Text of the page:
Home Career Making the Transition from Officer to Educator, One Phase at a Time

Making the Transition from Officer to Educator, One Phase at a Time

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*This article is part of In Public Safety’s September focus on career transitions*

By Ron Wallace, Ph.D., Associate Professor of Criminal Justice at American Military University

I’ve often joked that I did not choose criminal justice as a career path, it chose me. As a college graduate entering the workplace in 1982 my career choices were severely limited by the depressed economy. Midway through my undergrad years, the dynamic shifted from everyone who graduates with a college degree has a job waiting, to, well, good luck finding a job.

Ron Wallace_v3SM
Dr. Ron Wallace

I spent my first year after graduation working a variety of odd jobs and constantly keeping my ears open for a professional job opportunity. My bachelor’s degree in American History and Political Science limited my options, but I kept looking for a position in government. Then one day, a friend told me about a probation/parole officer position. I applied and, in a few weeks I found myself working in criminal justice.

Phase 1: Getting My Feet Wet
That was the start of what I call Phase 1 of my professional career. For the next six-and-a-half years I worked as a probation/parole officer in two different counties. I then spent five years working as a parole case analyst with the North Carolina Parole Commission. The last year and a half in that role I was assigned to a special project to work with liaisons from different agencies to design a new offender management system for the department. That was my introduction to technology and opened the door to the next phase of my professional career.

Phase 2: Finding a Passion
Phase 2 began in 1995 when I was lured away from public service to work for a technology consulting firm. I was officially called a subject matter expert and suddenly agencies were willing to pay big dollars for the same advice I had been offering for free (and which was often rejected) as a government employee. I guess my opinion sounded better when it cost a lot of money.

I spent the next 17½ years working on technology engagements with a variety of criminal justice agencies nationwide. That all culminated when I landed a role as the manager of a team that was responsible for the business process improvement, organizational change management, and user training associated with the implementation of an automated offender management system for the California Department of Corrections.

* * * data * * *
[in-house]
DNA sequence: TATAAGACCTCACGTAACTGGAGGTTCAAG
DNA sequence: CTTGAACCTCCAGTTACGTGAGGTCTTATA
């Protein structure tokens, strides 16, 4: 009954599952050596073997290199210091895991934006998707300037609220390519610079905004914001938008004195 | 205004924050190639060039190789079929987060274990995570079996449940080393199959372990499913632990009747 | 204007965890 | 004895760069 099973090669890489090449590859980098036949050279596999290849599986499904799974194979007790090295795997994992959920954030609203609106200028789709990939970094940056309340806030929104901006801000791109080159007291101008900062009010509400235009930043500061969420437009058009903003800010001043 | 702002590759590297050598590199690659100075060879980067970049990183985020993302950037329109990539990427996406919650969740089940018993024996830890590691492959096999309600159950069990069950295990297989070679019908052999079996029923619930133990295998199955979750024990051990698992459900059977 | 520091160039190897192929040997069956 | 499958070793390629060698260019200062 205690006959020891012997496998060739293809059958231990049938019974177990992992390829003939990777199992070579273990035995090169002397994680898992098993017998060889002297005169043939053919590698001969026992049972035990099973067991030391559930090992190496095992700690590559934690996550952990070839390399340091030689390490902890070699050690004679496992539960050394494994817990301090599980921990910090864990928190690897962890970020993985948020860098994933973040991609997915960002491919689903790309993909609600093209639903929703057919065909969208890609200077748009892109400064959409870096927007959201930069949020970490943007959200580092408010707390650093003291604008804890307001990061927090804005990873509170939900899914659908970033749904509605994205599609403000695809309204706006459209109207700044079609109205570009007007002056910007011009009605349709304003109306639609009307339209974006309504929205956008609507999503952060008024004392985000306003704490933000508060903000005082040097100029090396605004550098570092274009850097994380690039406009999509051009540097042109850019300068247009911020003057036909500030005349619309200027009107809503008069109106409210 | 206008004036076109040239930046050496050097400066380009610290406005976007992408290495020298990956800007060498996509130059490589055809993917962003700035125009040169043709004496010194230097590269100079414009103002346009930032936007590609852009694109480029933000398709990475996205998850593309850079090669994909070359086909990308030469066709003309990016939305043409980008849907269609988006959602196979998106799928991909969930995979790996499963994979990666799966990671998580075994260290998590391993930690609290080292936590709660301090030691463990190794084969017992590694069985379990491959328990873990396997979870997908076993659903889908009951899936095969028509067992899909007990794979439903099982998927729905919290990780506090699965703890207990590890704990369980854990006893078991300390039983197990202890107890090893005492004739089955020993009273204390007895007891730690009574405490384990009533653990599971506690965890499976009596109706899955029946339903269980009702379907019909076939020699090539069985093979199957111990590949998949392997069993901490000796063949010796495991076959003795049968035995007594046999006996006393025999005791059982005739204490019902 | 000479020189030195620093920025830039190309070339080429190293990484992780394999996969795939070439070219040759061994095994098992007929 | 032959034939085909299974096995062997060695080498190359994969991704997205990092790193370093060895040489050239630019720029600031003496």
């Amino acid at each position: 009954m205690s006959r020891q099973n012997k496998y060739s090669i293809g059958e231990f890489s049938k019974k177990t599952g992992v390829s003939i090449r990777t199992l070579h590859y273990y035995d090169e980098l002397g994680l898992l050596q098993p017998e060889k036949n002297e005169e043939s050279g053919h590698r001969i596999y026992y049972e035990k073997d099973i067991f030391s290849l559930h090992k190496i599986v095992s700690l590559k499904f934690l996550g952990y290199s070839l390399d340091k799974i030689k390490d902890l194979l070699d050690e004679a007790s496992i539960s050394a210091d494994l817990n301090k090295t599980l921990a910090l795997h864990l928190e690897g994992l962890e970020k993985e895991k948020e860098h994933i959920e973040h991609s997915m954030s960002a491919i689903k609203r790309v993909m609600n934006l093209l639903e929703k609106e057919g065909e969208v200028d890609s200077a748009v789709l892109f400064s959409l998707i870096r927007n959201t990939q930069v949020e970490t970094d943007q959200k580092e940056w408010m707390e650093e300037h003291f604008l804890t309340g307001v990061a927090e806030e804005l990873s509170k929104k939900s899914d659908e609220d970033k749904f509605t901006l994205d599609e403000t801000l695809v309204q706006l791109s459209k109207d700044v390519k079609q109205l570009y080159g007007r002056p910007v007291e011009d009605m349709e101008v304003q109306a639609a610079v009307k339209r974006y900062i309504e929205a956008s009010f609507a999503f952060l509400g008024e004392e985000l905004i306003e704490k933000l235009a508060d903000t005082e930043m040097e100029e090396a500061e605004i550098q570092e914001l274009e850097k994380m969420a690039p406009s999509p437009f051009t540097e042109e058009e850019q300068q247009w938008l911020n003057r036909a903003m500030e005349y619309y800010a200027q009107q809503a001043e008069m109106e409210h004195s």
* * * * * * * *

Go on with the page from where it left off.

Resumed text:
[Read Dr. Wallace’s Article: Preparing Correctional Agencies for Technological Changes]

In the early 2000s, my wife encouraged me to go back to school and pursue a master’s degree despite my earlier promises to myself that the only courses I would ever take after finishing my bachelor’s degree were woodworking courses. After a lot of hard work, long hours, and challenges to balance work, school, and my personal life, I finished my MBA degree through an online program in 2005 and thought that would be it.

A downturn in the economy in 2007 resulted in tightening agency budgets and fewer criminal justice consulting engagements. My wife was working as an online educator in nursing. I had more years of experience in criminal justice than she did in nursing, so I figured I should get some extra work teaching.

I contacted numerous universities and was told that, despite my wealth of knowledge from working in criminal justice, my lack of education in the field prevented me from teaching. That’s when I decided to go back to school and get a degree in criminal justice; I decided to go for a doctoral degree.

I was about halfway through my Ph.D. program when the California job became available. Not being one to quit something I started, I pushed on with my degree while at the same time taking on a job where it was not unusual for me to work 60+ hours per week.

I completed my doctoral degree in September 2011. I had earlier convinced one university to let me teach online, despite my lack of education in the field of criminal justice and found I really enjoyed the student interactions. That’s when the planning began for the next phase of my professional career.

By September 2012, I had lined up enough work to safely leave the world of consulting and start teaching as a full-time career. My years of experience in criminal justice plus my Ph.D. degree made me much more attractive to educational institutions. That began Phase 3 of my professional career.

Phase 3: Teaching
While I had many wonderful experiences during my years working in criminal justice and later as a consultant, I find my interactions with students to be the most rewarding. I love hearing about student experiences and applying my war stories to the subjects we are discussing.

Teaching has proven to be the best part of my professional career. And, in case you were wondering, I have still not taken that woodworking course yet. But one day I will, you can bet on that.

About the Author: Dr. Ron Wallace is a criminal justice professional with more than 30 years of experience in both the public and private sectors. He has worked with criminal justice agencies nationwide as a consultant on various projects and has several years of teaching experience at both the undergraduate and graduate levels. Dr. Wallace currently serves as an Associate Professor of Criminal Justice at American Public University System. He has conducted research and published articles on the topic of Intimate Partner Violence (IPV).

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